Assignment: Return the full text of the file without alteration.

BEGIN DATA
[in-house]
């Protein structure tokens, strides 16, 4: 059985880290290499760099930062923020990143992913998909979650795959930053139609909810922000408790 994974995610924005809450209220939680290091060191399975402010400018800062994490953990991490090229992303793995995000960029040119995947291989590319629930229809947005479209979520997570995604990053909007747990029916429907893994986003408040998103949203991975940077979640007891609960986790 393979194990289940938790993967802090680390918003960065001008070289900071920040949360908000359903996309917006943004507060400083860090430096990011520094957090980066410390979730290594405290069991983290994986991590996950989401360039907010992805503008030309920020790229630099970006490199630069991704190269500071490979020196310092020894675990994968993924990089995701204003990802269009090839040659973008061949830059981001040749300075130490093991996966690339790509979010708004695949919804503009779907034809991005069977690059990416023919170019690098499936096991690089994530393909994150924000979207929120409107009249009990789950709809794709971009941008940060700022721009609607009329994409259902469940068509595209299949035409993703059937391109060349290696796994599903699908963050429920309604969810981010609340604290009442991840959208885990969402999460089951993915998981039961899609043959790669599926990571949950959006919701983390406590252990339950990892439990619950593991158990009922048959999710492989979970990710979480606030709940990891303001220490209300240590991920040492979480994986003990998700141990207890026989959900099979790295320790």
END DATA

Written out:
[in-house]
């Protein structure tokens, strides 16, 4: 059985880290290499760099930062923020990143992913998909979650795959930053139609909810922000408790 994974995610924005809450209220939680290091060191399975402010400018800062994490953990991490090229992303793995995000960029040119995947291989590319629930229809947005479209979520997570995604990053909007747990029916429907893994986003408040998103949203991975940077979640007891609960986790 393979194990289940938790993967802090680390918003960065001008070289900071920040949360908000359903996309917006943004507060400083860090430096990011520094957090980066410390979730290594405290069991983290994986991590996950989401360039907010992805503008030309920020790229630099970006490199630069991704190269500071490979020196310092020894675990994968993924990089995701204003990802269009090839040659973008061949830059981001040749300075130490093991996966690339790509979010708004695949919804503009779907034809991005069977690059990416023919170019690098499936096991690089994530393909994150924000979207929120409107009249009990789950709809794709971009941008940060700022721009609607009329994409259902469940068509595209299949035409993703059937391109060349290696796994599903699908963050429920309604969810981010609340604290009442991840959208885990969402999460089951993915998981039961899609043959790669599926990571949950959006919701983390406590252990339950990892439990619950593991158990009922048959999710492989979970990710979480606030709940990891303001220490209300240590991920040492979480994986003990998700141990207890026989959900099979790295320790």